Magazine article Online

The Best Places to Live Online

Magazine article Online

The Best Places to Live Online

Article excerpt

The preceding article by Matthew J. Rapaport, describes many of the pros and cons of "living online" in a computer teleconferencing environment. This concept first captured searchers' collective imagination at ONLINE 89 in Chicago, where Steve Cisler of Apple Computer proposed the idea of a universal 1 searchers' bulletin board." Patent searchers already had their forum on DIALOG; some local online users groups were experimenting with bulletin boards hosted by one or more of their members; other information specialists were using consumer-oriented systems like CompuServe or GEnie to participate in support groups for particular computer hardware or software packages; some technically-oriented users hung out on BIX; academic, corporate and government librarians had access to USENET, BITNET, and the even more vast Internet of which those networks are a part. People were talking - some of them on several levels at once.

A single centralized conference for online searchers still has not emerged, but the last 18 months or so has seen a rise in the number of information professionals participating, whether sporadically or regularly, in one or more conferencing systems. At ONLINE/CD-ROM'90, Barbara Quint renewed the call for a searchers' bulletin board, suggesting that GEnie, which recently introduced an attractive flat-rate pricing scheme, might be the service of choice. GEnie is already host to at least one active, ongoing discussion of database sources and search techniques.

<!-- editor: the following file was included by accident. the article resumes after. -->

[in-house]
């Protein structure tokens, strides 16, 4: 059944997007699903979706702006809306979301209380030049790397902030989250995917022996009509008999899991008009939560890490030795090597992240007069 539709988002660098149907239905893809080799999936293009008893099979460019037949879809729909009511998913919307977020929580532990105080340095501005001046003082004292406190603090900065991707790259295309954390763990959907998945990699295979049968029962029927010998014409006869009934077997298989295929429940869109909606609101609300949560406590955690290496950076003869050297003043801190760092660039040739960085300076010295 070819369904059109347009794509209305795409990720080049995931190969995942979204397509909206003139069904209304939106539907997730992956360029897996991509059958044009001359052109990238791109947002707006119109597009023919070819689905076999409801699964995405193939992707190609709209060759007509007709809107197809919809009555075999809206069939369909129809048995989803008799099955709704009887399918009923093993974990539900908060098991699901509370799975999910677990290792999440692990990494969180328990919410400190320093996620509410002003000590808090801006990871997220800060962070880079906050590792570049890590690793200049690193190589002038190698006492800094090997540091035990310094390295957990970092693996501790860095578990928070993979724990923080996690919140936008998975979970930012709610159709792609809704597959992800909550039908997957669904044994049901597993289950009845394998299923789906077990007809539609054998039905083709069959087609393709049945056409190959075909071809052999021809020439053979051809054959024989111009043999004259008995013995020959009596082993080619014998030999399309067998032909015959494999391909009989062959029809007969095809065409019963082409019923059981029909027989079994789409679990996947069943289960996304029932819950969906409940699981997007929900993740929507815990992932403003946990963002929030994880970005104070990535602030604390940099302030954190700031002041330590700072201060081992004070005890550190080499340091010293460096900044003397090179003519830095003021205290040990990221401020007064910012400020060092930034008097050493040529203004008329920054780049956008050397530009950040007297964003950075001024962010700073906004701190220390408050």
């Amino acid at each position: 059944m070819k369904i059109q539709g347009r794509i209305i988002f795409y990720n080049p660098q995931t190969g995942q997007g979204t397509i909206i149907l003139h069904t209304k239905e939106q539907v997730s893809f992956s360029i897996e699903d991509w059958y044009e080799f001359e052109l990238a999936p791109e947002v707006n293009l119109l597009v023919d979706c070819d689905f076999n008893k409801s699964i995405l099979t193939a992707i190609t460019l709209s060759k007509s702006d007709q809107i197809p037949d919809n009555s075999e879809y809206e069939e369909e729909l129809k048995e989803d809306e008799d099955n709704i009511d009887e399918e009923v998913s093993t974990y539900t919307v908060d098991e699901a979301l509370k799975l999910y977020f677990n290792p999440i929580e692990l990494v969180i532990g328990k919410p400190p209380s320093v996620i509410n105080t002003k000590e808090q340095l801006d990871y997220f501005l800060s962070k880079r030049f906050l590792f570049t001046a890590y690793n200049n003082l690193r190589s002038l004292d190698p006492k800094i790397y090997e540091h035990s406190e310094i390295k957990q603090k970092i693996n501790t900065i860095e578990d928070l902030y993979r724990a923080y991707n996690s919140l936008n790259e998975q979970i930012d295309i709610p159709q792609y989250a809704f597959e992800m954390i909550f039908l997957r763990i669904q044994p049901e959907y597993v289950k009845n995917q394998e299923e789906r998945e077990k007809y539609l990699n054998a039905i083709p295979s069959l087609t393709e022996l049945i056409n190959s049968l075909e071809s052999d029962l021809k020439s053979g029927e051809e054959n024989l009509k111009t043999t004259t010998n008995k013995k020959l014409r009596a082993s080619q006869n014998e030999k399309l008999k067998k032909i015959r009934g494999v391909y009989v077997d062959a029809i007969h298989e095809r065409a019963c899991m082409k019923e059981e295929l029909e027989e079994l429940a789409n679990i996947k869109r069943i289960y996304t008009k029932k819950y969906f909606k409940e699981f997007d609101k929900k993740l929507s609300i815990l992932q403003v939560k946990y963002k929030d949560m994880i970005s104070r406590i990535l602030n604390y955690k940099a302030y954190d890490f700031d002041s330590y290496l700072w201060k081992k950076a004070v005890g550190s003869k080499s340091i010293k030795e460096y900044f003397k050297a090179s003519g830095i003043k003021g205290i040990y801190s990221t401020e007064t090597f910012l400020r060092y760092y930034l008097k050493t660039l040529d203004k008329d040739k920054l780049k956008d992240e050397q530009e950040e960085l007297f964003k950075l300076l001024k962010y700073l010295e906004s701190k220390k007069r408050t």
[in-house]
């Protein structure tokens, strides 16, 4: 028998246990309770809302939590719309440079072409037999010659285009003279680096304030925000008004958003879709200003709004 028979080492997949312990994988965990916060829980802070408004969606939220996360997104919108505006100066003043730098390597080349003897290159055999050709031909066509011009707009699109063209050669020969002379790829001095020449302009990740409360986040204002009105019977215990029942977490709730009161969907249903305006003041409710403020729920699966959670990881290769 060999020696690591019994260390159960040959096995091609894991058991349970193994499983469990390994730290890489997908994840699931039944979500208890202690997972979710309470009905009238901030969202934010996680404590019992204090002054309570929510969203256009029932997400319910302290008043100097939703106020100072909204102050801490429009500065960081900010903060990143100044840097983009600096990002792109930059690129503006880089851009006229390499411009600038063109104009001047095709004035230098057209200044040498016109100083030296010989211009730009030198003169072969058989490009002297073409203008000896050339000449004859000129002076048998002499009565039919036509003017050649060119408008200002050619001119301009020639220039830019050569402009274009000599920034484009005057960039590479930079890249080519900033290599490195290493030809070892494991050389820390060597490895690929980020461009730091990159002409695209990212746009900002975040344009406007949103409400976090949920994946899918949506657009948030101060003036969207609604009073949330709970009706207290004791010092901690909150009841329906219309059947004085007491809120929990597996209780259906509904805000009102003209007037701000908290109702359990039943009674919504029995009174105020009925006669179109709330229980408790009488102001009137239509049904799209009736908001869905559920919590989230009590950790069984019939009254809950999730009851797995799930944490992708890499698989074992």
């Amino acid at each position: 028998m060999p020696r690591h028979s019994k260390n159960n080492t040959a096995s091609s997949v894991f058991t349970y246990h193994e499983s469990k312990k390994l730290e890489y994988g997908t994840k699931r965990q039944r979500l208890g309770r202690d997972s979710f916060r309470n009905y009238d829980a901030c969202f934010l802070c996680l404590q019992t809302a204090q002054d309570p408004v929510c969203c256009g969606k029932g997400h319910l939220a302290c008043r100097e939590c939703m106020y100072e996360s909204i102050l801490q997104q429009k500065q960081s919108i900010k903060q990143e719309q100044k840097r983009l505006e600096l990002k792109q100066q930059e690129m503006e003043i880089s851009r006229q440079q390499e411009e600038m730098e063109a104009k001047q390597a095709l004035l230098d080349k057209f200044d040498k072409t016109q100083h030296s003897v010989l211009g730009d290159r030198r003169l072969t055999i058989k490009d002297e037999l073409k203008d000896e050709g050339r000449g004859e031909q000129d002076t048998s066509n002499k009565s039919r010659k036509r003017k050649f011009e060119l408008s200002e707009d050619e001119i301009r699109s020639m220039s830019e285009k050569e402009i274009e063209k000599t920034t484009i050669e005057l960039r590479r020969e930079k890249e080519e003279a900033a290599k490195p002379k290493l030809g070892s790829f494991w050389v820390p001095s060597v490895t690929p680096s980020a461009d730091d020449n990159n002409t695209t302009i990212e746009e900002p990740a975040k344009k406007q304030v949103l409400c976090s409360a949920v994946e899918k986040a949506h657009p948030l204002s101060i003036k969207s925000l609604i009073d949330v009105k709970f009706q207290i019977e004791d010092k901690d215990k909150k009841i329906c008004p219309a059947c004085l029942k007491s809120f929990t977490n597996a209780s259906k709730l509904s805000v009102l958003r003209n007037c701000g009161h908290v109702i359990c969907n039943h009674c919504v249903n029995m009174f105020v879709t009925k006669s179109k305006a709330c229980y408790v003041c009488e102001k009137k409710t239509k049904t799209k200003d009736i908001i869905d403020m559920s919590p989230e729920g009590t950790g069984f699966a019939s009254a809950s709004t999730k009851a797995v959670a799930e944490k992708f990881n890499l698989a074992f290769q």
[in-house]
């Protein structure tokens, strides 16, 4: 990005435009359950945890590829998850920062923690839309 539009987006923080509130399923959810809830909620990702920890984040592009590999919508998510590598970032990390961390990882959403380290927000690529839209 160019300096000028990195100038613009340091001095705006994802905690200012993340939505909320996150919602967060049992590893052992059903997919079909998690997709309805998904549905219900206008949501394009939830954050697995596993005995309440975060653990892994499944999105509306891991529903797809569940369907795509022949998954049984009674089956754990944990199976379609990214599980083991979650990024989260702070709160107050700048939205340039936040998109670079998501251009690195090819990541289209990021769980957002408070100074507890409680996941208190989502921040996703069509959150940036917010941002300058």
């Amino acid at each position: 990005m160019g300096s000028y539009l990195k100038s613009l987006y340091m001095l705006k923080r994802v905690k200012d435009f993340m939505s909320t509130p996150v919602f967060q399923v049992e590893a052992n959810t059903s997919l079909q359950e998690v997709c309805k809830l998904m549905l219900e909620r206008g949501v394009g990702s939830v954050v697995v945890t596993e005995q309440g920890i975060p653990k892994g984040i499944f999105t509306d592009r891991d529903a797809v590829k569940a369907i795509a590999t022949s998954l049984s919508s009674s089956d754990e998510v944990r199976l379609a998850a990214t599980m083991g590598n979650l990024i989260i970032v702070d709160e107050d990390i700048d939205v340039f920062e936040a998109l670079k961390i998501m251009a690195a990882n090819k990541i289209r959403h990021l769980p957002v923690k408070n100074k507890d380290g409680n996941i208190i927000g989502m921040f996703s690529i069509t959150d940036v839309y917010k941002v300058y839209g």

What actually goes on in computer conferences like these? For one thing, they're a lot more interactive than the term "bulletin board" might imply, and they're often more fun and freewheeling than the word "conference" would lead you to believe. In any given teleconference, you might find novice searchers asking about online sources and search techniques, experienced users debating the reliability of a particular database, or industry insiders exchanging gossip and job leads. Computer conferences have given me useful background information for writing and consulting assignments, and though overt commercial solicitation is frowned on in most conferencing systems, they have brought me new clients, too.

Some of the most interesting conversational 'threads" are metadiscussions about the medium itself: its potential for the direct and rapid exchange of ideas and information; online etiquette; how to circumvent the problems that arise in "narrow bandwidth" conversations compared with face-to-face ones; why one system "feels" so different from another.


How a computer conferencing system feels" - admittedly, a subjective criterion - is critical to attracting users, to keeping them there, and to encouraging them to participate rather than lurk" silently, reading but never responding. Though I've spent time in or seen demos of several teleconferences, most of my experience has been limited to two, CompuServe and The WELL. Each has its distinctive character. Information professionals are especially active in The WELL's Info conference and in two sections of the Work from Home forum on CompuServe. (One of these sections is public, and the other is reserved for members of the Association of Independent Information Professionals.) I check into both systems, often several times a day, but despite my regular participation, the time I spend on CompuServe feels like just what it is, reading and answering my mail, a duty I must do before it gets too far ahead of me. The WELL, on the other hand, is like hanging out at the water cooler, exchanging news, views, and banter with friends and colleagues, a more organic" process, if you will. This contrast holds true, despite the fact that I know, like, respect and have met, face-to-face, many of the people I interact with on CompuServe.

Why the difference? Much of it has to do with that sense of place. The WELL retains entire conversations, or topics, often for several years. …

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